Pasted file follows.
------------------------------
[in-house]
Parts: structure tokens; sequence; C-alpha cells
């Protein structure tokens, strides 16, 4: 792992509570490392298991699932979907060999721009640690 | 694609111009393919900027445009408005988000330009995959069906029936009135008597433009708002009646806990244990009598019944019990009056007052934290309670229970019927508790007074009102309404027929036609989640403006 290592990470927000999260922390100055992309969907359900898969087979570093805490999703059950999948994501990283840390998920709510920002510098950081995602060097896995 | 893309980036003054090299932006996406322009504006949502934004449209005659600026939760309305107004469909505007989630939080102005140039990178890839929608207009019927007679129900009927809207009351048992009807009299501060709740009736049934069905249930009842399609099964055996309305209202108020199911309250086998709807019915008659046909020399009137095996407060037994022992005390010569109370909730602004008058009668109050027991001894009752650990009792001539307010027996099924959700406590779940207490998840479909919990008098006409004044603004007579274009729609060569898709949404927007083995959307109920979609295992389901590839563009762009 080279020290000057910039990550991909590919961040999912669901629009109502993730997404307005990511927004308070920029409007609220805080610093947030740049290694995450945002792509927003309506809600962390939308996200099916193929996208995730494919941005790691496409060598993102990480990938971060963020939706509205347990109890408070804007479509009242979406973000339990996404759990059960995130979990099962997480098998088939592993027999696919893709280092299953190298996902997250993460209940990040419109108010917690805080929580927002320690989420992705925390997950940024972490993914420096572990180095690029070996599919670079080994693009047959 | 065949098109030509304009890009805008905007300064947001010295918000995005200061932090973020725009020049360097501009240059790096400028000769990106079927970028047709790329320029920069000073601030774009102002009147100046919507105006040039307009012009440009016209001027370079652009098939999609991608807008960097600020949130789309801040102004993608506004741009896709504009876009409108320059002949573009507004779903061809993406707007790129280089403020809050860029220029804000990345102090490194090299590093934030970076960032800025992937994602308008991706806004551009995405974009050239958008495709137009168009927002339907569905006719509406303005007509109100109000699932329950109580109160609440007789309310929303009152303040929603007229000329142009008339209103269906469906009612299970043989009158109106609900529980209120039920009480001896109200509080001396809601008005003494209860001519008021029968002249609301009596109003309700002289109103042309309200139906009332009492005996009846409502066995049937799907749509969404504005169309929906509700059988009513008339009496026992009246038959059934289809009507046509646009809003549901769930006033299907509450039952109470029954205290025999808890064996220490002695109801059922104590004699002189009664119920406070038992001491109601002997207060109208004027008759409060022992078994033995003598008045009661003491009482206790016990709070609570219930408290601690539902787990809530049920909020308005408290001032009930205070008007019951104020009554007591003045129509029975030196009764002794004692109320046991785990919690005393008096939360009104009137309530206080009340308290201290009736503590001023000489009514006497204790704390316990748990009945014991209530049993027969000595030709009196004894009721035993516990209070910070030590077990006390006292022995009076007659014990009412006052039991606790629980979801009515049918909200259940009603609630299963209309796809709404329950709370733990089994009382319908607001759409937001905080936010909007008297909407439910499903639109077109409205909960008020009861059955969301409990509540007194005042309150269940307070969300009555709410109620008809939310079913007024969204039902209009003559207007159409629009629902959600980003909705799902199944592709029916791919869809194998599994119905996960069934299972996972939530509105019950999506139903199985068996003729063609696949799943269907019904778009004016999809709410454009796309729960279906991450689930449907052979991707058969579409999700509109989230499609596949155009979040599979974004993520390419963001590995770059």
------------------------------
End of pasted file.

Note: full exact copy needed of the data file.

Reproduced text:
[in-house]
Parts: structure tokens; sequence; C-alpha cells
């Protein structure tokens, strides 16, 4: 792992509570490392298991699932979907060999721009640690 | 694609111009393919900027445009408005988000330009995959069906029936009135008597433009708002009646806990244990009598019944019990009056007052934290309670229970019927508790007074009102309404027929036609989640403006 290592990470927000999260922390100055992309969907359900898969087979570093805490999703059950999948994501990283840390998920709510920002510098950081995602060097896995 | 893309980036003054090299932006996406322009504006949502934004449209005659600026939760309305107004469909505007989630939080102005140039990178890839929608207009019927007679129900009927809207009351048992009807009299501060709740009736049934069905249930009842399609099964055996309305209202108020199911309250086998709807019915008659046909020399009137095996407060037994022992005390010569109370909730602004008058009668109050027991001894009752650990009792001539307010027996099924959700406590779940207490998840479909919990008098006409004044603004007579274009729609060569898709949404927007083995959307109920979609295992389901590839563009762009 080279020290000057910039990550991909590919961040999912669901629009109502993730997404307005990511927004308070920029409007609220805080610093947030740049290694995450945002792509927003309506809600962390939308996200099916193929996208995730494919941005790691496409060598993102990480990938971060963020939706509205347990109890408070804007479509009242979406973000339990996404759990059960995130979990099962997480098998088939592993027999696919893709280092299953190298996902997250993460209940990040419109108010917690805080929580927002320690989420992705925390997950940024972490993914420096572990180095690029070996599919670079080994693009047959 | 065949098109030509304009890009805008905007300064947001010295918000995005200061932090973020725009020049360097501009240059790096400028000769990106079927970028047709790329320029920069000073601030774009102002009147100046919507105006040039307009012009440009016209001027370079652009098939999609991608807008960097600020949130789309801040102004993608506004741009896709504009876009409108320059002949573009507004779903061809993406707007790129280089403020809050860029220029804000990345102090490194090299590093934030970076960032800025992937994602308008991706806004551009995405974009050239958008495709137009168009927002339907569905006719509406303005007509109100109000699932329950109580109160609440007789309310929303009152303040929603007229000329142009008339209103269906469906009612299970043989009158109106609900529980209120039920009480001896109200509080001396809601008005003494209860001519008021029968002249609301009596109003309700002289109103042309309200139906009332009492005996009846409502066995049937799907749509969404504005169309929906509700059988009513008339009496026992009246038959059934289809009507046509646009809003549901769930006033299907509450039952109470029954205290025999808890064996220490002695109801059922104590004699002189009664119920406070038992001491109601002997207060109208004027008759409060022992078994033995003598008045009661003491009482206790016990709070609570219930408290601690539902787990809530049920909020308005408290001032009930205070008007019951104020009554007591003045129509029975030196009764002794004692109320046991785990919690005393008096939360009104009137309530206080009340308290201290009736503590001023000489009514006497204790704390316990748990009945014991209530049993027969000595030709009196004894009721035993516990209070910070030590077990006390006292022995009076007659014990009412006052039991606790629980979801009515049918909200259940009603609630299963209309796809709404329950709370733990089994009382319908607001759409937001905080936010909007008297909407439910499903639109077109409205909960008020009861059955969301409990509540007194005042309150269940307070969300009555709410109620008809939310079913007024969204039902209009003559207007159409629009629902959600980003909705799902199944592709029916791919869809194998599994119905996960069934299972996972939530509105019950999506139903199985068996003729063609696949799943269907019904778009004016999809709410454009796309729960279906991450689930449907052979991707058969579409999700509109989230499609596949155009979040599979974004993520390419963001590995770059």